Fatigued doctors and nursing dealing with the stresses of the pandemic could find mental relief in a secret described by UF medical professionals.
How can frontline physicians and nurses maintain their mental resilience in the face of the COVID-19 pandemic? Are there secrets to staying emotionally strong in a medical crisis that can benefit health care workers and the rest of us? Is it possible to emerge even stronger from such a grueling experience?
Yes, yes, and yes! say surgeons from the UF College of Medicine. The secret is to deliberately cultivate optimism and grit – which can be summed up as Growth, Resilience, Intensity and Tenacity.
In a recent paper for the American Journal of Surgery, former UF resident and soon-to-be UF faculty member Dr. Tyler Loftus and a team of investigators outline practical ways to prevent burnout and improve performance among surgeons in times of adversity. His coauthors include Dr. Gilbert Upchurch, chair of UF’s Department of Surgery, who immediately recognized that these insights could aid his colleagues weathering the challenges of COVID-19.
Writing for fellow surgeons on the American College of Surgeons website, Upchurch summarizes five tips for cultivating grit and optimism in this pandemic. “While the emotional and fiscal toll will be significant,” he writes, “based on all I know about human resolve, we will show ’grit,’ as we always do.”
Upchurch’s fortifying advice, below, can inspire the rest of us as well.
- Maintain increased levels of positivity. As humans, we try to avoid the negative more than we try to attain the positive. The literature suggests that one needs to be three to six times more positive than negative. To increase your ratio, find the positive in negative events, seeing them as opportunities for reflection and improvement. Take a few minutes each day to recall things that have gone well; this increases your happiness with lasting benefits, a phenomenon known as the “Tetris effect.”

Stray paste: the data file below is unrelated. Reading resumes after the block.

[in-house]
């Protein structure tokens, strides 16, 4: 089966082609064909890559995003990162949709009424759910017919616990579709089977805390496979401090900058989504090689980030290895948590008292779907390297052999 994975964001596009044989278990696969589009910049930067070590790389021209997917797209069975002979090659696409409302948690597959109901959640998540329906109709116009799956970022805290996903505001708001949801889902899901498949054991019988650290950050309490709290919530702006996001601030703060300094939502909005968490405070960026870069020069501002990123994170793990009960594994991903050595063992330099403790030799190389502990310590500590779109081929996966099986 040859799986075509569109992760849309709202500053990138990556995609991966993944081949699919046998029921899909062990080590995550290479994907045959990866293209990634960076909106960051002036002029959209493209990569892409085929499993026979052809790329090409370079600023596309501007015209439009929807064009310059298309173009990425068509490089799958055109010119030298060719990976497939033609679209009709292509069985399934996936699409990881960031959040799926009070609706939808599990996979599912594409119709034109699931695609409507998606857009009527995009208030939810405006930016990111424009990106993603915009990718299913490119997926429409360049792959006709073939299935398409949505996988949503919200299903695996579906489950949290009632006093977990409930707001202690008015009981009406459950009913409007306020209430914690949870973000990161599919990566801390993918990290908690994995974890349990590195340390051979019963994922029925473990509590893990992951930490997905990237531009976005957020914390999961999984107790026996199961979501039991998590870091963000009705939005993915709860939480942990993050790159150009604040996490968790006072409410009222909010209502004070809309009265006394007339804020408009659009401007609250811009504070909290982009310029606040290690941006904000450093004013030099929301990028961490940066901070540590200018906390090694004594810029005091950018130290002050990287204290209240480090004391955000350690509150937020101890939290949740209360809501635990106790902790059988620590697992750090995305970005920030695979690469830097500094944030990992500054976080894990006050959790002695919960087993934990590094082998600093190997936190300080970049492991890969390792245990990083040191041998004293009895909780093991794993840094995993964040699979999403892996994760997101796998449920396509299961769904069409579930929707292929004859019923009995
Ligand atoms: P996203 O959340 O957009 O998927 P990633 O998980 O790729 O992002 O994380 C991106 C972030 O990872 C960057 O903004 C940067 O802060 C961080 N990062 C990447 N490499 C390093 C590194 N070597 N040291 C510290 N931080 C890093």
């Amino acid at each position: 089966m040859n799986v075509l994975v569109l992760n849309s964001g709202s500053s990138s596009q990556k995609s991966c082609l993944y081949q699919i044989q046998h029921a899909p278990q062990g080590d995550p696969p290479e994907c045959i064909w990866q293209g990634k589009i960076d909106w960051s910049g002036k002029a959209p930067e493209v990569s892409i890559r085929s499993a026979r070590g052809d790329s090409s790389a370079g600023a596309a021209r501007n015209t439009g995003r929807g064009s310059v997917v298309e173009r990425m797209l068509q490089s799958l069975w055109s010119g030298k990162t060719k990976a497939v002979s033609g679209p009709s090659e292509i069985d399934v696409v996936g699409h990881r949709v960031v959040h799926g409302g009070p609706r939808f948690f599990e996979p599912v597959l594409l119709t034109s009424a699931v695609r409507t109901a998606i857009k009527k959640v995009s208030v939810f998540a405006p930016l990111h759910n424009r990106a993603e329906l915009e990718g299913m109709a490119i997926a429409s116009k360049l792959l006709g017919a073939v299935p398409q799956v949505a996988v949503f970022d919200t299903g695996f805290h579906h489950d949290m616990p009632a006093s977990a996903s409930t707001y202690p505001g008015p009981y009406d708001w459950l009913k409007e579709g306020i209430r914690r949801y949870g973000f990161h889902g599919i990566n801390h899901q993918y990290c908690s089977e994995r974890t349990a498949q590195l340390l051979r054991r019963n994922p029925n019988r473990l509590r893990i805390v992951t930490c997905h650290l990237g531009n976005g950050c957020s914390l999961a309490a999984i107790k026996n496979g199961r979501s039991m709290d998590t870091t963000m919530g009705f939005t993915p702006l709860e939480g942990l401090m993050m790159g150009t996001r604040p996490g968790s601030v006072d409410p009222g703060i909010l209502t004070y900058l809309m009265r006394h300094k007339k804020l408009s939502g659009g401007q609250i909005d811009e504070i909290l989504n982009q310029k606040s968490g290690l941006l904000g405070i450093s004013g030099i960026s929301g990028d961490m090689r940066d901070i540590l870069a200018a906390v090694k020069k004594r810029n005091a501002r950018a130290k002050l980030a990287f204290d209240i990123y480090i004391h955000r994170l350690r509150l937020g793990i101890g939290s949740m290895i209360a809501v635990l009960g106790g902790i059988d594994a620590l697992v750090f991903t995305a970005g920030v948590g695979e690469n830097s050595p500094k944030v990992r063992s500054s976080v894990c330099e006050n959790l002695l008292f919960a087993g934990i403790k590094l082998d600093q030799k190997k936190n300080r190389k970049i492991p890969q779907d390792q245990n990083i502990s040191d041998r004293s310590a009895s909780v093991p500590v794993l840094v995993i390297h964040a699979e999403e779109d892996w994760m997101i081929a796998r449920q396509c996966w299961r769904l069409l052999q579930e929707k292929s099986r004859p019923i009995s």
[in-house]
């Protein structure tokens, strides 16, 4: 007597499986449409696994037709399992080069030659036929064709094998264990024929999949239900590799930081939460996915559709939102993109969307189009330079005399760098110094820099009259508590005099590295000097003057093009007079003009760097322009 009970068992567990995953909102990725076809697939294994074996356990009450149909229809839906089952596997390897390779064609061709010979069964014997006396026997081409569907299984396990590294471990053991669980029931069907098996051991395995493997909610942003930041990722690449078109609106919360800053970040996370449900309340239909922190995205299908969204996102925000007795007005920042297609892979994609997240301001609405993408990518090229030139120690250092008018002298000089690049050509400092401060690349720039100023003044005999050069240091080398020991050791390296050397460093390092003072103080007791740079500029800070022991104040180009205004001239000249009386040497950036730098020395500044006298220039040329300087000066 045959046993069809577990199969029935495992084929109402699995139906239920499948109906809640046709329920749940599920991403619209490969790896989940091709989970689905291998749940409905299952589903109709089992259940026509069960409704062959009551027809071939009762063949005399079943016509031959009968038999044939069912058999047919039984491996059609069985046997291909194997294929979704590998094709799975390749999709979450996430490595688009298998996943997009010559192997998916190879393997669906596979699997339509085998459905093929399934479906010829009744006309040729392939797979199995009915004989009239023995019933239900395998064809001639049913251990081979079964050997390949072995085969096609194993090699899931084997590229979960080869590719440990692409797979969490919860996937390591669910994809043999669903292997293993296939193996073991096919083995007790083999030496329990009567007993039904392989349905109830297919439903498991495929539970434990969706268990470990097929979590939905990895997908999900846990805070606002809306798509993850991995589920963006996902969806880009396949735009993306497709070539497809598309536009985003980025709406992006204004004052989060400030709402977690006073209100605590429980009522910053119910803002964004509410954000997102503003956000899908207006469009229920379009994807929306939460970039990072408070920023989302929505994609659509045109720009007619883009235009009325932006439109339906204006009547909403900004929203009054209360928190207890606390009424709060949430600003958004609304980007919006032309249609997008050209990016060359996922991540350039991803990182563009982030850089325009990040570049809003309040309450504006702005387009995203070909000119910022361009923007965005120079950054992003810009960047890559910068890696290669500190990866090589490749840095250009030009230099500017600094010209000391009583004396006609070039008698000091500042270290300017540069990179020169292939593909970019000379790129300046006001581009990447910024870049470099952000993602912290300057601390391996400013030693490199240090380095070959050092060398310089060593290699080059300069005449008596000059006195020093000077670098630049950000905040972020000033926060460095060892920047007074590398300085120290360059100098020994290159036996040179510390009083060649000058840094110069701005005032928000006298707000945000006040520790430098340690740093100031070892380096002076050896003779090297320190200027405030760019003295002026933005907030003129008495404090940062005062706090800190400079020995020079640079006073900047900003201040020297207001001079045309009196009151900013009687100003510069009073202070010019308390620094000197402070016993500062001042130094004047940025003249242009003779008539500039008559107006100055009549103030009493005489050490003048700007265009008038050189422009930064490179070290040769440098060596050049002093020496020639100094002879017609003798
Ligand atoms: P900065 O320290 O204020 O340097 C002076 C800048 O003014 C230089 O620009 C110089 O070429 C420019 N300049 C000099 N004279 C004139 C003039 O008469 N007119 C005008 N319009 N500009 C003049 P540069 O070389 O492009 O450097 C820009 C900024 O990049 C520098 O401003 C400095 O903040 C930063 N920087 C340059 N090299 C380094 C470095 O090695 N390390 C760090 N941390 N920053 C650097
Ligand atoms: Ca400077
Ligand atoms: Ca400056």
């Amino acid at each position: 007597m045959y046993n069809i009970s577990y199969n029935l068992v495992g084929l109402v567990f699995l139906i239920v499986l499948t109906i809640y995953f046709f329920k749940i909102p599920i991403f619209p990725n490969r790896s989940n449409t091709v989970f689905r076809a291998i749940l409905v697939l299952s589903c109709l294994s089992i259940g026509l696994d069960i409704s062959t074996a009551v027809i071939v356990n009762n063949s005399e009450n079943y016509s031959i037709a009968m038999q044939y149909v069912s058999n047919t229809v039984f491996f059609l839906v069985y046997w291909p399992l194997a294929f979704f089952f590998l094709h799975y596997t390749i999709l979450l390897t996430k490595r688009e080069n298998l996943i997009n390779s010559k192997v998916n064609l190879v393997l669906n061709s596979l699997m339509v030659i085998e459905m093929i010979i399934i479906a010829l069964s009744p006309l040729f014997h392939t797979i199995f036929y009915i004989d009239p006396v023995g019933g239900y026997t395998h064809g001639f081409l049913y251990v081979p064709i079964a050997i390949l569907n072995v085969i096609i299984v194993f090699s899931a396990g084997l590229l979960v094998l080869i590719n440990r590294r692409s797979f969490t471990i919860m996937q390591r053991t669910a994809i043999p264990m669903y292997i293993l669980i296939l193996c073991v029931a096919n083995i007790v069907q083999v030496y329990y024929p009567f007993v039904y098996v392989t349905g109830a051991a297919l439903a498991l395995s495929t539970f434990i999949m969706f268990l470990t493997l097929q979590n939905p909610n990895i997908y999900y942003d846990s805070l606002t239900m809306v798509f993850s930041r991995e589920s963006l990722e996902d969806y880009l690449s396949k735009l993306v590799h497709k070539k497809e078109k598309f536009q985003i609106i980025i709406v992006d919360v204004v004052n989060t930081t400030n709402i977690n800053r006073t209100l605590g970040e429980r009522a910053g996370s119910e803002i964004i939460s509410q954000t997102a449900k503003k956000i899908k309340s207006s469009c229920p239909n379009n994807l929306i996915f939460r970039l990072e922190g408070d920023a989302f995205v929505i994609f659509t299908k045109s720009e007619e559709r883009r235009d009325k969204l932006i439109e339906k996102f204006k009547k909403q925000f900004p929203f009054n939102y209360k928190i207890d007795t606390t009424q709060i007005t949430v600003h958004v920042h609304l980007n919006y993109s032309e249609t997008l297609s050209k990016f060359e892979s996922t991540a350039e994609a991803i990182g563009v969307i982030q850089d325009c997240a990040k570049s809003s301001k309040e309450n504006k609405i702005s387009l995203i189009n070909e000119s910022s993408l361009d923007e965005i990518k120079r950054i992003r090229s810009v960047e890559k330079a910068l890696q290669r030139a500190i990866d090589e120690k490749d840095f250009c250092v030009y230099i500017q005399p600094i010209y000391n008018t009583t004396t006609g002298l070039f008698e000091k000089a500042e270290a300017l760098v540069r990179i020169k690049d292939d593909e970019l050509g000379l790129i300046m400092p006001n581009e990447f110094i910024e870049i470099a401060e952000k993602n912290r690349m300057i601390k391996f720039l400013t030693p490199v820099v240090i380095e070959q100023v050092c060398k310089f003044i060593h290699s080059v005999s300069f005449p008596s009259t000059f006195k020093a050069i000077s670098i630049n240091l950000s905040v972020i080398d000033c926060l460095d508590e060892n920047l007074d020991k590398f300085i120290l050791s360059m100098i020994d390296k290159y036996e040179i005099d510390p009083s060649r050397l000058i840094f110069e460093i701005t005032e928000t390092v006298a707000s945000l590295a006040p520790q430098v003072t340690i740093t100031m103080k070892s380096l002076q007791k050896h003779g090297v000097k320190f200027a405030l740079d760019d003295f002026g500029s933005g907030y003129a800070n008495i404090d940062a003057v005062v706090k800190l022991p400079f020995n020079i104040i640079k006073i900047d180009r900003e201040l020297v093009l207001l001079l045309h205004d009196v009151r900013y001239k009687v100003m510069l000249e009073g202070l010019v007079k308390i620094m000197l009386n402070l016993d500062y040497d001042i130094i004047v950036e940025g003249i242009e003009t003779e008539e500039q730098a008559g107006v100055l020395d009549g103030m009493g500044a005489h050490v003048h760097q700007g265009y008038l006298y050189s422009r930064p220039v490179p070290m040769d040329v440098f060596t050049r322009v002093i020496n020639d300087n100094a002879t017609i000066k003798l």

- Pursue major challenges that match personal skills. The best way to help in the battle against this disease is to spend time focused on helping others who may have it or are at high risk for it. Volunteer to make masks. Go serve as a scribe. No job is too small when you are helping. My dad volunteers at a place where they hand out food every week to 120 needy families in a small town in North Carolina. He can barely stand or walk and now says he is “in charge of hugs.” While I don’t suggest you hand out hugs, I do suggest that, like my dad, you help as best you can.
- Engage in deliberate practice to improve personal skills. Most great athletes envision making the shot before it goes through the goal or hoop. Envision yourself helping others, and then go out and do it. I keep seeing myself in the trauma/acute care surgery clinic and caring for patients in the operating rooms and intensive care units.
- Persist in working hard for extended periods of time, recognizing that effort can often count for more than talent. There is a lot of data suggesting that mental toughness, or grit, is important in achievement. In a group of Ivy League undergraduate students, having grit correlated with higher grade point averages, ironically even among those with lower SAT scores. Sustain your effort until you complete a task or reach a natural stopping point. Studies show that deliberate practice like this increases performance over time.
- Pursue a higher meaning and purpose in your work and life. As clichéd as it might sound, we all started down this path of becoming health care workers with the same goals: to rid the world of pain and suffering and to help others. Reflect on why you became a health care worker during this time of assault, as well as in the time following when we will be returning to normal. Use this “new normal” to reprioritize the things that are important to you and become a better you.
Upchurch ends his short article with this thought for his fellow clinicians:
“I want us all to be better on the other side of this pandemic. In fact, I know we will be better, because we all have a little ‘Rooster J. Cogburn’ in us – that is, ‘True Grit.’ Namely, we are all willing to do what others won’t: Put ourselves in harm’s way in order to help.”
“Performance advantages for grit and optimism.” Tyler Loftus, Amanda Filiberto, Martin Rosenthal, George Arnaoutakis, George Sarosi, Justin Dimick, Gilbert Upchurch. American Journal of Surgery, 2020. https://www.americanjournalofsurgery.com/article/S0002-9610(20)30085–4/fulltext
“Insights from a Surgeon from the University of Florida College of Medicine.” Gilbert Upchurch. “A Surgeon’s Voice” series. American College of Surgeons website. Apr. 7, 2020. https://www.facs.org/covid-19/surgeons-voice/uflorida